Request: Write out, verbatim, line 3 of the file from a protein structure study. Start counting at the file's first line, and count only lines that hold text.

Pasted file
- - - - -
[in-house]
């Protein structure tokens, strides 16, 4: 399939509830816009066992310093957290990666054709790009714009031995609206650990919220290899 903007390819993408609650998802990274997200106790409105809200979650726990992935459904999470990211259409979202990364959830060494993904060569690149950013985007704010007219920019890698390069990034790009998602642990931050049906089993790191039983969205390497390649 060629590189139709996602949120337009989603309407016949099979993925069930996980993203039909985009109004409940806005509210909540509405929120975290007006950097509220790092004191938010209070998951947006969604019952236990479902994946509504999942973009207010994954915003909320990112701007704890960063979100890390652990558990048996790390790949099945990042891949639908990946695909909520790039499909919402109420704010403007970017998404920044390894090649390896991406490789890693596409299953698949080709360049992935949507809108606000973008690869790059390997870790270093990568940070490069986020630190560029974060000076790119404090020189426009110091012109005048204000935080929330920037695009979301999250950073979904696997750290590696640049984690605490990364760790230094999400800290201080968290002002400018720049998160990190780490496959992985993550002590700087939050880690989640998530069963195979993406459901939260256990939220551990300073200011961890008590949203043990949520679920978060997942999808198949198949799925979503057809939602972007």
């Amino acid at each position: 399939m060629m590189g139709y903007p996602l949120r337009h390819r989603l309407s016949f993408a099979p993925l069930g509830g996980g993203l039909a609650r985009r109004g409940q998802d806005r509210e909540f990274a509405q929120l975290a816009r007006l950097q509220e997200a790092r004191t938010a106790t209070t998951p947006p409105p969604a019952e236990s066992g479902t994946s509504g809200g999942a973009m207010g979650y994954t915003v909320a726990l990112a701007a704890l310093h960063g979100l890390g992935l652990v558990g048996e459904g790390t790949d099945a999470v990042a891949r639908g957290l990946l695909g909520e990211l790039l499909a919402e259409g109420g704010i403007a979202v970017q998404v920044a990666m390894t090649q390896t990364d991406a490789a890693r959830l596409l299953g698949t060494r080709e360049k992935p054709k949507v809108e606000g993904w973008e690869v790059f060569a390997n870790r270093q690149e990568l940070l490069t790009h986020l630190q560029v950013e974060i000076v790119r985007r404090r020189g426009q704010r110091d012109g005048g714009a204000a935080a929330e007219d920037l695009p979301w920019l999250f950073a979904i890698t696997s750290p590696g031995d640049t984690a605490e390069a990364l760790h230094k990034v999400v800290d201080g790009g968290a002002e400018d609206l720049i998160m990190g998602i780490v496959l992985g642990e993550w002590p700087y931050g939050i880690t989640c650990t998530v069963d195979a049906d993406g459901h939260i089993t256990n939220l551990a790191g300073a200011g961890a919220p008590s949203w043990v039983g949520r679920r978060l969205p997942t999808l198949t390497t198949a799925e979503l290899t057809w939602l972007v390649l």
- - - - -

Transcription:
């Amino acid at each position: 399939m060629m590189g139709y903007p996602l949120r337009h390819r989603l309407s016949f993408a099979p993925l069930g509830g996980g993203l039909a609650r985009r109004g409940q998802d806005r509210e909540f990274a509405q929120l975290a816009r007006l950097q509220e997200a790092r004191t938010a106790t209070t998951p947006p409105p969604a019952e236990s066992g479902t994946s509504g809200g999942a973009m207010g979650y994954t915003v909320a726990l990112a701007a704890l310093h960063g979100l890390g992935l652990v558990g048996e459904g790390t790949d099945a999470v990042a891949r639908g957290l990946l695909g909520e990211l790039l499909a919402e259409g109420g704010i403007a979202v970017q998404v920044a990666m390894t090649q390896t990364d991406a490789a890693r959830l596409l299953g698949t060494r080709e360049k992935p054709k949507v809108e606000g993904w973008e690869v790059f060569a390997n870790r270093q690149e990568l940070l490069t790009h986020l630190q560029v950013e974060i000076v790119r985007r404090r020189g426009q704010r110091d012109g005048g714009a204000a935080a929330e007219d920037l695009p979301w920019l999250f950073a979904i890698t696997s750290p590696g031995d640049t984690a605490e390069a990364l760790h230094k990034v999400v800290d201080g790009g968290a002002e400018d609206l720049i998160m990190g998602i780490v496959l992985g642990e993550w002590p700087y931050g939050i880690t989640c650990t998530v069963d195979a049906d993406g459901h939260i089993t256990n939220l551990a790191g300073a200011g961890a919220p008590s949203w043990v039983g949520r679920r978060l969205p997942t999808l198949t390497t198949a799925e979503l290899t057809w939602l972007v390649l």